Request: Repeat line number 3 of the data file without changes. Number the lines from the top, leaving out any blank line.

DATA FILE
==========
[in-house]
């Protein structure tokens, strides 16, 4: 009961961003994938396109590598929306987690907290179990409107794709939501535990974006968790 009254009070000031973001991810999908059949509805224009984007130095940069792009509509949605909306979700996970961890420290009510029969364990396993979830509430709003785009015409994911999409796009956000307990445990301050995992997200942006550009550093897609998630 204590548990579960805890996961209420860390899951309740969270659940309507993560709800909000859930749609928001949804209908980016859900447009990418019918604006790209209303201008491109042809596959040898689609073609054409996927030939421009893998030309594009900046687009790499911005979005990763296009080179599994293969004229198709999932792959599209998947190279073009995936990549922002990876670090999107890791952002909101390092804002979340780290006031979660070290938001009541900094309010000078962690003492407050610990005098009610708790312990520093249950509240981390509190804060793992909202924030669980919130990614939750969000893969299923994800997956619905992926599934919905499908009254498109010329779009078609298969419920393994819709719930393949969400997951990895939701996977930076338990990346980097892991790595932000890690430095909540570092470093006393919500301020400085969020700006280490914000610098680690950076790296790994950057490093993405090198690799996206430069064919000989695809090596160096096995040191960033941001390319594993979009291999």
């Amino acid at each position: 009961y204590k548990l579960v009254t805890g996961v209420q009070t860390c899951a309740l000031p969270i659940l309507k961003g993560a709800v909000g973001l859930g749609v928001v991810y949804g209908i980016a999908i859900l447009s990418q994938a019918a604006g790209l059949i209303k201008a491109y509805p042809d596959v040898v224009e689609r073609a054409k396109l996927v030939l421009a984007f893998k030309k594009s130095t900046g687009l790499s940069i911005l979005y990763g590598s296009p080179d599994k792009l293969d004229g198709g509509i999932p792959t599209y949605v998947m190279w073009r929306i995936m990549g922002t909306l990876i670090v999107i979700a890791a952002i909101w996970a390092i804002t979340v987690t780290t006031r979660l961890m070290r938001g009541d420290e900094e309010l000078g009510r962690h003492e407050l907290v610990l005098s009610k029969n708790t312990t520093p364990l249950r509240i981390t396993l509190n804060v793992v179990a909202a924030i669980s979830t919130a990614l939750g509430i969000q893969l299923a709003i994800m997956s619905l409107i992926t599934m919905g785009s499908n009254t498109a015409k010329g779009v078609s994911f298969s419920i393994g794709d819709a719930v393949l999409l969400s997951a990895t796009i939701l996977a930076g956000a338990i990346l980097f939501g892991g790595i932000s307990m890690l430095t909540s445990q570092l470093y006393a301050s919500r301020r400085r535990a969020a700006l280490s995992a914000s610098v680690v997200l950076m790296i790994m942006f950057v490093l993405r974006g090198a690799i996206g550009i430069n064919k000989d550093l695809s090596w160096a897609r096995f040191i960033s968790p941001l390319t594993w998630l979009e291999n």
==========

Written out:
């Amino acid at each position: 009961y204590k548990l579960v009254t805890g996961v209420q009070t860390c899951a309740l000031p969270i659940l309507k961003g993560a709800v909000g973001l859930g749609v928001v991810y949804g209908i980016a999908i859900l447009s990418q994938a019918a604006g790209l059949i209303k201008a491109y509805p042809d596959v040898v224009e689609r073609a054409k396109l996927v030939l421009a984007f893998k030309k594009s130095t900046g687009l790499s940069i911005l979005y990763g590598s296009p080179d599994k792009l293969d004229g198709g509509i999932p792959t599209y949605v998947m190279w073009r929306i995936m990549g922002t909306l990876i670090v999107i979700a890791a952002i909101w996970a390092i804002t979340v987690t780290t006031r979660l961890m070290r938001g009541d420290e900094e309010l000078g009510r962690h003492e407050l907290v610990l005098s009610k029969n708790t312990t520093p364990l249950r509240i981390t396993l509190n804060v793992v179990a909202a924030i669980s979830t919130a990614l939750g509430i969000q893969l299923a709003i994800m997956s619905l409107i992926t599934m919905g785009s499908n009254t498109a015409k010329g779009v078609s994911f298969s419920i393994g794709d819709a719930v393949l999409l969400s997951a990895t796009i939701l996977a930076g956000a338990i990346l980097f939501g892991g790595i932000s307990m890690l430095t909540s445990q570092l470093y006393a301050s919500r301020r400085r535990a969020a700006l280490s995992a914000s610098v680690v997200l950076m790296i790994m942006f950057v490093l993405r974006g090198a690799i996206g550009i430069n064919k000989d550093l695809s090596w160096a897609r096995f040191i960033s968790p941001l390319t594993w998630l979009e291999n």